Back before Hasbro — who now owns Parker Brothers — bought the rights to Ouija and turned it into a movie, it was the kind of game that inspired the possession in The Exorcist as well as turning up in films like Don’t Panic and Spookies. I was warned often as a kid to never play with it as it would unleash demons within me.
My mother would have been better off warning me about redheads — I’ve married two of them — like Tawny Kitaen, who dominated the late 80’s after her appearances in several Whitesnake videos. Those of us who stayed up way too late watching Cinemax also knew her from movies like Bachelor Party, Crystal Heart and, well, this movie.
Written and directed by Kevin S. Tenney, who also made the similar Witchtrap, this is a movie just as much about Ouija* as it is about the friendship — and enemyship — of Brandon Sincalir (Stephen Nichols, who your mom weak in the knees for when he played Patch on Days of Our Lives) and Jim Morar and their dual love for Linda Brewster (Kitaen) as it is about witchboards.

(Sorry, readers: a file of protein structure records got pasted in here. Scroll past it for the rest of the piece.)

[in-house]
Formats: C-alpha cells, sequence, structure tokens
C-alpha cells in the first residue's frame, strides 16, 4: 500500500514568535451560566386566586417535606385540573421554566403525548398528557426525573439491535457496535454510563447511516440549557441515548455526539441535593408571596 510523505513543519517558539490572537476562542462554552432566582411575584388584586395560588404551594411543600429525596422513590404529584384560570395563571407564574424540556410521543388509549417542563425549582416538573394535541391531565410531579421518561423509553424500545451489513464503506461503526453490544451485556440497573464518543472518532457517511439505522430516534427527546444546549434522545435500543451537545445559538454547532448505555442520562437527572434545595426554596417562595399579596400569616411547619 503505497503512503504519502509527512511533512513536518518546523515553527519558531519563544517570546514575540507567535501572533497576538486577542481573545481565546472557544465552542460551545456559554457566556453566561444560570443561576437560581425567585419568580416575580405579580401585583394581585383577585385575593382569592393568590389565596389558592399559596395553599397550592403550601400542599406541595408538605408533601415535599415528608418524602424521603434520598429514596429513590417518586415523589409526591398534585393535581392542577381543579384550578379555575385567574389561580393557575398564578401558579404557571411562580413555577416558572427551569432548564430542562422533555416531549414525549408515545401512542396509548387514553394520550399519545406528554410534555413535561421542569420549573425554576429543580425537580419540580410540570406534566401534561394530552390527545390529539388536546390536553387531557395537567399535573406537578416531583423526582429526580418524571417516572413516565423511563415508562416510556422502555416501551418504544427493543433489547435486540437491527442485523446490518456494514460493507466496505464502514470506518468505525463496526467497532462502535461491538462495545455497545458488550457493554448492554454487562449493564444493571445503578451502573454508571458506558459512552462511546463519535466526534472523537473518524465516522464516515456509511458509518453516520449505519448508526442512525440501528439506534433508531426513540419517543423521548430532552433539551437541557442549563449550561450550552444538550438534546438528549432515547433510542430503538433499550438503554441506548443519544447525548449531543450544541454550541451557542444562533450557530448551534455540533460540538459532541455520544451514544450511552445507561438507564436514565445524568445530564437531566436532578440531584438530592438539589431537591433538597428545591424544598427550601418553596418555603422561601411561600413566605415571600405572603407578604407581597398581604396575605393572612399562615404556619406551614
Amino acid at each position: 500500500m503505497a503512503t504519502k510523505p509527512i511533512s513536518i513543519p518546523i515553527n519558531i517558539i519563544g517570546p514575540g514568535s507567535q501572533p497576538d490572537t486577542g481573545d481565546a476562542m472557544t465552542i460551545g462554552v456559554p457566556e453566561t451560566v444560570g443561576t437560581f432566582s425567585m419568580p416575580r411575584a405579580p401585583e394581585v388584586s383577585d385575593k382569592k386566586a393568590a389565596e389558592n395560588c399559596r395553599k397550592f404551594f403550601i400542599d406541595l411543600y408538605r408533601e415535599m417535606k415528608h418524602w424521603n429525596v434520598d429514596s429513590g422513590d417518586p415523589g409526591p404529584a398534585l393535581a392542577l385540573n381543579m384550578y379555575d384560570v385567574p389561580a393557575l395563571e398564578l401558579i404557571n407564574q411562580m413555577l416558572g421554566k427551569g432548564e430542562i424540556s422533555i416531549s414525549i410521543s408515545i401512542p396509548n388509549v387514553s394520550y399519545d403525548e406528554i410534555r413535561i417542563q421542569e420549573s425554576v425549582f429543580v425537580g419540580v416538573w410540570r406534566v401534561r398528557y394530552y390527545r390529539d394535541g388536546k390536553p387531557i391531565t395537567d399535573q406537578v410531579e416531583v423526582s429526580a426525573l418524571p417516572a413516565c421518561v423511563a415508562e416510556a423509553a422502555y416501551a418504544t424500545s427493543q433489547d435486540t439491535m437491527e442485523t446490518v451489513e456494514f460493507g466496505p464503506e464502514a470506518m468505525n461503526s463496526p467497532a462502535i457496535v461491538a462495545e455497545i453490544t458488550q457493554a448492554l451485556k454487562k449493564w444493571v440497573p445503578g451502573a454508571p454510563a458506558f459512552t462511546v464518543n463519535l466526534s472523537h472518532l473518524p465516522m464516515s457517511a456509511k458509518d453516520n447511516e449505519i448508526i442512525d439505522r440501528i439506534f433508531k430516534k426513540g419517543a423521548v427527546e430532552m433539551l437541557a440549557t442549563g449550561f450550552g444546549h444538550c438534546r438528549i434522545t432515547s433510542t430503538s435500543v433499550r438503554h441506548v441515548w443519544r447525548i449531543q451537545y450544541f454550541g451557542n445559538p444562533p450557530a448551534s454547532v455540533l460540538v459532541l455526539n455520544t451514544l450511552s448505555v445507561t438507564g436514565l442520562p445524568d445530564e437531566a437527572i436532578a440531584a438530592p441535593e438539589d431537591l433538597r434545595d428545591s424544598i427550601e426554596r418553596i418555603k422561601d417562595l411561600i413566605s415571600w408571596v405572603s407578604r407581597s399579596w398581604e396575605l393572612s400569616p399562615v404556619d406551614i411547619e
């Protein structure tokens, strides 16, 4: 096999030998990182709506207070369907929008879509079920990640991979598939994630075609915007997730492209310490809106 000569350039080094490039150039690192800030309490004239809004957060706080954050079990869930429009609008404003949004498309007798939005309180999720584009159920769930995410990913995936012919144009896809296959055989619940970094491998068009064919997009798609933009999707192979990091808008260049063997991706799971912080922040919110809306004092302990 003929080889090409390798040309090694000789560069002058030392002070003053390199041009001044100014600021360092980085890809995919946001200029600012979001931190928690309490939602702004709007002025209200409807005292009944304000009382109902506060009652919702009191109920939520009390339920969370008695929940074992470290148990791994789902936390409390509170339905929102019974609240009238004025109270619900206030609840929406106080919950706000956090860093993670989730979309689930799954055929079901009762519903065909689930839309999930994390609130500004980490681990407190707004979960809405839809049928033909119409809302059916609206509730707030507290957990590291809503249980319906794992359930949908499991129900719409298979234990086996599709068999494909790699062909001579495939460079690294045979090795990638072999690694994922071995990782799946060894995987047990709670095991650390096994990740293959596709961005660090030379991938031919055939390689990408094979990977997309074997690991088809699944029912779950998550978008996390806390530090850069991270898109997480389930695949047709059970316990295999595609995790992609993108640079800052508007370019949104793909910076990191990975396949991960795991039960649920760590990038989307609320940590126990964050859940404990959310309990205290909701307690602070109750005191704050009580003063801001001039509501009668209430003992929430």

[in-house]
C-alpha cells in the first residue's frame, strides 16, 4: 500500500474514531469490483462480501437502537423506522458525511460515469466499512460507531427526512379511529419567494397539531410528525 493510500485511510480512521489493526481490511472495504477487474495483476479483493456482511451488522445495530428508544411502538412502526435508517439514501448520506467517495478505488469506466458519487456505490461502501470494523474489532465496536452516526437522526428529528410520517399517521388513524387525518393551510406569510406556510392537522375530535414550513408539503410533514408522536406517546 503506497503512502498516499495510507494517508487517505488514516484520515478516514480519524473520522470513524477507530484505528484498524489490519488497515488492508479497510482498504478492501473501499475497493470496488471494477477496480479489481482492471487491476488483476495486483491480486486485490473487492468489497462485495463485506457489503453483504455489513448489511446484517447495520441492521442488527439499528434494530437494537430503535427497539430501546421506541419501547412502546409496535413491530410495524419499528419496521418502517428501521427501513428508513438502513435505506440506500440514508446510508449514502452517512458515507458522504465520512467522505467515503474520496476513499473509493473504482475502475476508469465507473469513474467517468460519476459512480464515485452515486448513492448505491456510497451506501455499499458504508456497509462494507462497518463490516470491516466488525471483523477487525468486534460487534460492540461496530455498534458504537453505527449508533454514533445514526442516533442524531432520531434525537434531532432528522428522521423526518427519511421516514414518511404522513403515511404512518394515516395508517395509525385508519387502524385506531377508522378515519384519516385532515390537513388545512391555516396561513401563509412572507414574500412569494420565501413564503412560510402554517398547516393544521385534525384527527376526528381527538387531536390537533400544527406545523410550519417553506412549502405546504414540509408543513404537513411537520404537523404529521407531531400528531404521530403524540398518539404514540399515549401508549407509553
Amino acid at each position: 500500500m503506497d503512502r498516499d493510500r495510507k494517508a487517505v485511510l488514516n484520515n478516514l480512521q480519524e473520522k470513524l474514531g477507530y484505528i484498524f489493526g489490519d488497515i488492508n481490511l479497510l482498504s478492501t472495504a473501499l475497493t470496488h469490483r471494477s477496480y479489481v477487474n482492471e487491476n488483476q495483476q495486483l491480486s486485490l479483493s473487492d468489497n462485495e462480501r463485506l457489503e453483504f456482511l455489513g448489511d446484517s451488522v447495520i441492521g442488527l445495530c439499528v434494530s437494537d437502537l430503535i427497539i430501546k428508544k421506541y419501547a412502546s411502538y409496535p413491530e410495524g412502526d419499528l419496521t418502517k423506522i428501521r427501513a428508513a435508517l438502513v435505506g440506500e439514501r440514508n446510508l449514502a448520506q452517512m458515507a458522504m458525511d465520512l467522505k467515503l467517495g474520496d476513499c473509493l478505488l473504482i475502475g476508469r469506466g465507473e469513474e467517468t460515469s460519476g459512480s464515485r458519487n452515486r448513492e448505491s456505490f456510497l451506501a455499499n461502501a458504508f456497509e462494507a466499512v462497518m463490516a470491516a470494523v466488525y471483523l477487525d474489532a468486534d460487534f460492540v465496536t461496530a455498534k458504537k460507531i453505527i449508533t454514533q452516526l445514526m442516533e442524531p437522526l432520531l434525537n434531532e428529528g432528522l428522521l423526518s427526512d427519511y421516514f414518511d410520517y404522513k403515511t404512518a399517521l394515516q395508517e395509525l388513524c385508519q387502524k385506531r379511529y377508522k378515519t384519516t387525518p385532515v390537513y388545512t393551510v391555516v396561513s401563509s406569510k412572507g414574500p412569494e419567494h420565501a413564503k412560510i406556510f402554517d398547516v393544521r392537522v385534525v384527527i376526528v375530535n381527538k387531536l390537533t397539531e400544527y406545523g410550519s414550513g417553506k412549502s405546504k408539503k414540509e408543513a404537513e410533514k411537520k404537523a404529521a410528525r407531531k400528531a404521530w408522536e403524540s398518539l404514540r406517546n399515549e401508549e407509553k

One night at a party, Brandon shows everyone how he has a friendship with a dead ten-year-old boy — not creepy at all, right? — through the divining board, which really seems to get to Linda, whose hair goes from severe to gorgeously windswept, as if she were dancing on the roof of a car*, as the movie goes on.
This movie really does have it all, and by everything I mean a punk rock psychic named Sarah “Zarabeth” Crawford (Kathleen Wilhoite, Private School) who gets her throat slashed by the real ghost Linda is talking to, who is named Carlos Malfeitor, and then tossed out a window on to a sundial.
Watching this movie through the lens of someone 34 years older than when I first saw it, I can tell you that Brandon and Jim really were the ones in love with each other and Linda is just the beard for them both. But it’s hard to quibble with a movie that comes up with the conclusion that the only way to destroy a haunted Ouija board is to shoot it as many times as possible.
You can watch this on Tubi.
*Before lawyers got involved, it was called Ouija. Despite Parker Brothers — the owners at the time — not having the rights to that name, they decided to reshoot any scenes that mentioned it by name or used one of their boards.
**Kitaen did have experience with this look, after all.
Join us as we pay tribute to the late Tawny Kitaen’s career with our exploration of her films.